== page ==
Nanodisc Technology

Soluble Lipid Bilayer Systems for Structural and Functional Studies of Membrane Proteins

Membrane proteins have been historically difficult to study from a mechanistic perspective as many of the biophysical and chemical techniques applicable to soluble enzymes fail to deal with insoluble aggregates. Ideally, one would prefer to have a membrane protein of interest in a solubilized state for ease in purification, assay and the use of various biophysical methods and spectroscopies, crystallization for structure determination and biochemical manipulations that maintain the target protein in a stable state. Over the years, membrane protein solubilization has tended to use detergents to form mixed detergent-protein-lipid micelles. However, detergent poses a hazard to membrane protein stability and the excess micellar phase can interfere with many assay techniques and often has non-ideal optical properties (absorbance and light scattering) as well as the undesired partitioning of substrates and products. Detergent also presents technical obstacles during the manipulation of membrane proteins as they often co-concentrate with the protein target and can lead to inactive or denatured entities. Furthermore, many membrane protein systems require specific types of phospholipids to maintain active function. Liposome preparations have been used to incorporate membrane proteins and this approach has been found to be useful when compartmentalization of each side of the bilayer is needed, as for example in the assay of ion channels. However liposomes are large, unstable and difficult to prepare with precisely controlled size and stoichiometry. Nanodisc technology offers a solution to some of these challenges. In this approach, the membrane protein target is transiently solubilized with a detergent in the presence of phospholipids and an encircling amphipathic helical protein belt, termed a membrane scaffold protein (MSP). When the detergent is removed, typically by adsorption to hydrophobic beads, the target membrane protein simultaneously assembles with phospholipids into a discoidal bilayer with the size controlled by the length of the MSP. The membrane protein finds itself in a native membrane environment and the entire entity is rendered soluble via the encircling MSP belt. Over the past decade, this technology has proven applicable to a wide variety of membrane protein classes as evidenced by the abbreviated pictorial gallery shown below. Additional information on individual systems and various review articles can be found in our publication list. We continue to develop this important technology by engineering MSPs to make larger and smaller Nanodiscs, quantitating the lipid and protein exchange between discs, investigating the structure and homogeneity of assembled lipoprotein complexes and defining the kinetics of assembly using a combination of theory and experimental methodologies.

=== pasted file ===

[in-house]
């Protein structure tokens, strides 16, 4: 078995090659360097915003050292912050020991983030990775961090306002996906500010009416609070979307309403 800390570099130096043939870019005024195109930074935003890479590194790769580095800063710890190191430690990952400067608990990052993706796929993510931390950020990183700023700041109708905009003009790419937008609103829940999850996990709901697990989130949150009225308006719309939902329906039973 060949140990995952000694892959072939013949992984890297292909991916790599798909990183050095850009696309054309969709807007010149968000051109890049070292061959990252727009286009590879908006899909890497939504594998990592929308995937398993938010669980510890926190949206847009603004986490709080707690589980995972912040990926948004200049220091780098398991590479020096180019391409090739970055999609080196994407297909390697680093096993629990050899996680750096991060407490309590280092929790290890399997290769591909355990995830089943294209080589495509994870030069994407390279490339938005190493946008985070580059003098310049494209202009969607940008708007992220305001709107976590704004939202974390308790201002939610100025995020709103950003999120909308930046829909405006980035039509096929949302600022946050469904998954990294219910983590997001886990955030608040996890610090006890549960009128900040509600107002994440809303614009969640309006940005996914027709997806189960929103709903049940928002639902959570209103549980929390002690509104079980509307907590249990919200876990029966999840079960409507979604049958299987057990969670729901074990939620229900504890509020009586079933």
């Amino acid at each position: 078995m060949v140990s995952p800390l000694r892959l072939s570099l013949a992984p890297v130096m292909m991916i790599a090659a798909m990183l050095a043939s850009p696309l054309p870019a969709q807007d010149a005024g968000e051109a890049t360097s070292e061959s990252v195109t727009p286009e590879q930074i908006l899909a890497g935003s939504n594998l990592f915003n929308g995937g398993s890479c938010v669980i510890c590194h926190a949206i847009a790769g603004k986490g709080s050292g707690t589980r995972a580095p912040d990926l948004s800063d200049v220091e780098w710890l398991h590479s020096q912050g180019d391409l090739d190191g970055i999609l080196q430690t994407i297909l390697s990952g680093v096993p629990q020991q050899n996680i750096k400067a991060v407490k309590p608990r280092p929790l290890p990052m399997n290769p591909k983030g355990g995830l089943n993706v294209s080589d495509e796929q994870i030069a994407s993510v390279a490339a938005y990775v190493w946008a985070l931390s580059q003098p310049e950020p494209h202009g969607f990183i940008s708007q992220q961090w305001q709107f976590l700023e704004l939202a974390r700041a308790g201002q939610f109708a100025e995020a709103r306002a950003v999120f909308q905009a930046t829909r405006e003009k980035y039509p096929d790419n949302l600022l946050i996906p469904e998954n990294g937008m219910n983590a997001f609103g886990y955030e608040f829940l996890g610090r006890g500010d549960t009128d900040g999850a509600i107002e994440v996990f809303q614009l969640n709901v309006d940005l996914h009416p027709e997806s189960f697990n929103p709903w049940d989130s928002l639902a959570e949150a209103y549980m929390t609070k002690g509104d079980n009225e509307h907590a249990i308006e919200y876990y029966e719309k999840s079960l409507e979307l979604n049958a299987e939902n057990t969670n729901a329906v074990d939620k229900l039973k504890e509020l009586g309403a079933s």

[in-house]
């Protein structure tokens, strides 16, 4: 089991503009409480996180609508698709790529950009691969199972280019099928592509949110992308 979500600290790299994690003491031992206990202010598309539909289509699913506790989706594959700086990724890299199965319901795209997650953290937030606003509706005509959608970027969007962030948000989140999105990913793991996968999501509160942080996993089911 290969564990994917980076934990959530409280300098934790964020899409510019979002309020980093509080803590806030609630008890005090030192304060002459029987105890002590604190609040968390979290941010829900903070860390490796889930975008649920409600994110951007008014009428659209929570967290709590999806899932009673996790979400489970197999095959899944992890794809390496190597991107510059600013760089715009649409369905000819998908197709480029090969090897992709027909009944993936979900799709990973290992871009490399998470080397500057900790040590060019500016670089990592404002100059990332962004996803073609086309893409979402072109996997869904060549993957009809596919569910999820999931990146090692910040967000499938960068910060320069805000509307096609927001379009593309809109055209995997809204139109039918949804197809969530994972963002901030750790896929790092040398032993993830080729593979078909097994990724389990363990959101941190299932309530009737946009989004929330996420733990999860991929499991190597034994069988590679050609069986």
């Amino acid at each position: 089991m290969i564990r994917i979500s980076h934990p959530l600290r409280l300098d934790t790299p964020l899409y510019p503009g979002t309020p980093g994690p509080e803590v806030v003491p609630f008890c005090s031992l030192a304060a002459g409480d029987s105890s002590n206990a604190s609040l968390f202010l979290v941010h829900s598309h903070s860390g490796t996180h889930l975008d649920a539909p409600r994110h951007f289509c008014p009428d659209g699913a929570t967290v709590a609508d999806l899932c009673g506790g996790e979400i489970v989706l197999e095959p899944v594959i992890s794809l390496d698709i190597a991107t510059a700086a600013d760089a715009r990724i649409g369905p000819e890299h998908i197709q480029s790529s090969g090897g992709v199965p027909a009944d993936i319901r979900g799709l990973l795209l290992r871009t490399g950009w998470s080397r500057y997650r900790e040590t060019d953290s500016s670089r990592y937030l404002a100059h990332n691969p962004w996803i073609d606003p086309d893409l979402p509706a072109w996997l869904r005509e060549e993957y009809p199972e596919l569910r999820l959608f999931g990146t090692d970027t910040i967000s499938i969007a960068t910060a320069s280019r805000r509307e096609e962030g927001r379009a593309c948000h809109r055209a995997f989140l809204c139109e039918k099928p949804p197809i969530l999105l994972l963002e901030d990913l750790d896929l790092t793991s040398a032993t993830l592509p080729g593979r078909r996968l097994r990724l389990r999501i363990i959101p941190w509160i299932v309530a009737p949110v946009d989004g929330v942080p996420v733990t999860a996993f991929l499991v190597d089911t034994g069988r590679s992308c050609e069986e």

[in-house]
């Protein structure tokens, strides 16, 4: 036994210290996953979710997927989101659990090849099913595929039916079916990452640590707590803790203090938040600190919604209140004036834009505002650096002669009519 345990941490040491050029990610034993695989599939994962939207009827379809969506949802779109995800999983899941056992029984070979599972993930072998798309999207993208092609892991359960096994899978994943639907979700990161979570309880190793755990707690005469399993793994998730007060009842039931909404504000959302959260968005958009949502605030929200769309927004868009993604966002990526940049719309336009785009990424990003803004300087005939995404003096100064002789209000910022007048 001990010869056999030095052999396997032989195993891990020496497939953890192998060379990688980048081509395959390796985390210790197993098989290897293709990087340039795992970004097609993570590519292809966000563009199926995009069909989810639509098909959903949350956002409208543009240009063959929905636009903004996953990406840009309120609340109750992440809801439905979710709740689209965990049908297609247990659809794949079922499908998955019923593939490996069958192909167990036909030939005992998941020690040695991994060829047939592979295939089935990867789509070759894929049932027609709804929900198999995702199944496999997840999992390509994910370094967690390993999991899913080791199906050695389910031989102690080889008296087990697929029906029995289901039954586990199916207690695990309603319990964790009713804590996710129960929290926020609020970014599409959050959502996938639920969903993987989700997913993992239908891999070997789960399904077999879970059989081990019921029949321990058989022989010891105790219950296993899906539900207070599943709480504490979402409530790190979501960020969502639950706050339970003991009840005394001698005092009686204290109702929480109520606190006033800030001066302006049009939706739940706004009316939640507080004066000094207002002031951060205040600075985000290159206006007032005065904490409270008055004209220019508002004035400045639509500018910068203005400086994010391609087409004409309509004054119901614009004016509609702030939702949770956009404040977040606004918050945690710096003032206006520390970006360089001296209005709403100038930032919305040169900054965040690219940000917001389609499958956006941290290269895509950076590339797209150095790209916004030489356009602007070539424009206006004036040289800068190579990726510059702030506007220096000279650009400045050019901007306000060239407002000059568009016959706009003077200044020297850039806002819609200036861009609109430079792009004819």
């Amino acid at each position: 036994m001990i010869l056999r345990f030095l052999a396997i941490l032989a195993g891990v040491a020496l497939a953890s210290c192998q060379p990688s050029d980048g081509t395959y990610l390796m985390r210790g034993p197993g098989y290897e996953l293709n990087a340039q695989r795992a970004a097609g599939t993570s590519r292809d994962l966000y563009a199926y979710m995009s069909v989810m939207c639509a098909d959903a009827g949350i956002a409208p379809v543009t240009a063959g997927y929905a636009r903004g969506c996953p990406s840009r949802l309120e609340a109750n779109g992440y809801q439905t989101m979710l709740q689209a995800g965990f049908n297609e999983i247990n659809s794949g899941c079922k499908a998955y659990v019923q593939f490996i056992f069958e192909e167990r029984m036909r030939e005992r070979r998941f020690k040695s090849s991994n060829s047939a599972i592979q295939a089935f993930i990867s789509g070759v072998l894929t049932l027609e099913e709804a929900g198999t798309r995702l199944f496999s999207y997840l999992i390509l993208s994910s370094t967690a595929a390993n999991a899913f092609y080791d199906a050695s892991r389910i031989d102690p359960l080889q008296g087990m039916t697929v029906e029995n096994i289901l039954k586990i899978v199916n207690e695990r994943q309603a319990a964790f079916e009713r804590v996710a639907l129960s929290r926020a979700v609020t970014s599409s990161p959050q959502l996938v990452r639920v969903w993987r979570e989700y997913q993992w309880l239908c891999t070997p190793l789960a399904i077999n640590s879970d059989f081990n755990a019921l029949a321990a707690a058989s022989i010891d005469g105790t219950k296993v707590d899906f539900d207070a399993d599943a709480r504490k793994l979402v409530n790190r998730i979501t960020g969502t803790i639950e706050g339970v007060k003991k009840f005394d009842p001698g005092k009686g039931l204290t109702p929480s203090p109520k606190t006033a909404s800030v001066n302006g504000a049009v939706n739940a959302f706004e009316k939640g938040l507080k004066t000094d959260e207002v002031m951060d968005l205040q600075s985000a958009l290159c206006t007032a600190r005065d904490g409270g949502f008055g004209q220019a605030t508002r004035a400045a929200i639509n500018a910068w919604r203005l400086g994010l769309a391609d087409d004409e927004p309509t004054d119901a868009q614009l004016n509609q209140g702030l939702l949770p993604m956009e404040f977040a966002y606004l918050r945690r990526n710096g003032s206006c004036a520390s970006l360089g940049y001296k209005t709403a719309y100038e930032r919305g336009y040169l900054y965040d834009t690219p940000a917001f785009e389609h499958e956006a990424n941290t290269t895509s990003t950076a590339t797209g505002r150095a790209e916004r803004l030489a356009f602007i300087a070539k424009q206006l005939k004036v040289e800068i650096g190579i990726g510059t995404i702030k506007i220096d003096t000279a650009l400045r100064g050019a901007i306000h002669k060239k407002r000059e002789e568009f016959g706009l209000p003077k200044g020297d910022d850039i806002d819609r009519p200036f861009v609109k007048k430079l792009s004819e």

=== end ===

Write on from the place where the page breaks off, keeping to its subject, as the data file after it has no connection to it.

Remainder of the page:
Nanodisc Technology

We have published several review articles over the past five years that summarize these successes and provide the protocols for use of Nanodiscs. Some of these are available through the PubMed links below:

  • Sligar, S.G. and Denisov, I.G. (2020) “Nanodiscs: A Toolkit for Membrane Protein Science” Protein Science 30, 297-315
  • Denisov, I.G., Schuler, M.A. and Sligar, S.G. (2019) “Nanodiscs as a New Tool to Examine Lipid-Protein Interactions” in Kleinschmidt, J. (ed.) Methods in Molecular Biology 2003, 645-671

We remain committed to the widest possible dissemination of the Nanodisc technology, including materials, methods and latest data from our laboratory. The Nanodisc system is now being used by hundreds of laboratories around the world that have realized great success and further advanced the technology.

Nanodisc Bibliography

The above listed reviews provide a detailed link to publications using this MSP-based Nanodisc technology.

Working with Nanodiscs

The genes that are used to generate the most common and useful Membrane Scaffold Proteins (MSP) are available at minimal cost from AddGene (  These synthetic genes can yield hundreds of milligrams of MSP through simple E. coli fermentation.   You can also obtain the purified Membrane Scaffold Proteins and reagents from Sigma Chemical Company.

An overview of the Nanodisc methods and guidance for self-assembling your favorite target protein into lipoprotein particles can be obtained through the following link:


Commercial Licensing of Nanodisc Technology

Nanodisc technology, and many of its uses, are covered by a broad intellectual property portfolio. Currently, the following patents have issued:

7,691,414 Membrane scaffold proteins
7,662,410 Membrane scaffold proteins and embedded membrane proteins
7,622,437 Tissue factor compositions and methods
7,592,008 Membrane scaffold proteins
7,575,763 Membrane scaffold proteins and tethered membrane proteins
7,083,958 Membrane scaffold proteins
7,048,949 Membrane scaffold proteins

The licensing rights to the entire intellectual property suite related to Nanodisc technology is held by the University of Illinois, and not by any private entity. At present, no exclusive licenses have been granted to the private sector, although many non-exclusive licenses are in place. The University’s Office of Technology Management is actively seeking the licensing and commercialization of this technology. Information for licensing Nanodisc technology for commercial, or for Materials Transfer Agreements, please contact:

Office of Technology Management
University of Illinois Urbana-Champaign
319, Ceramics Building MC-243
105 S. Goodwin Avenue
Urbana, IL 61801-2901
Phone: (217) 333 7862
Fax: (217) 265 5530

If you need any further assistance, please do not hesitate to contact our senior technical person for MSP production and Nanodisc assembly (Yelena Grinkova: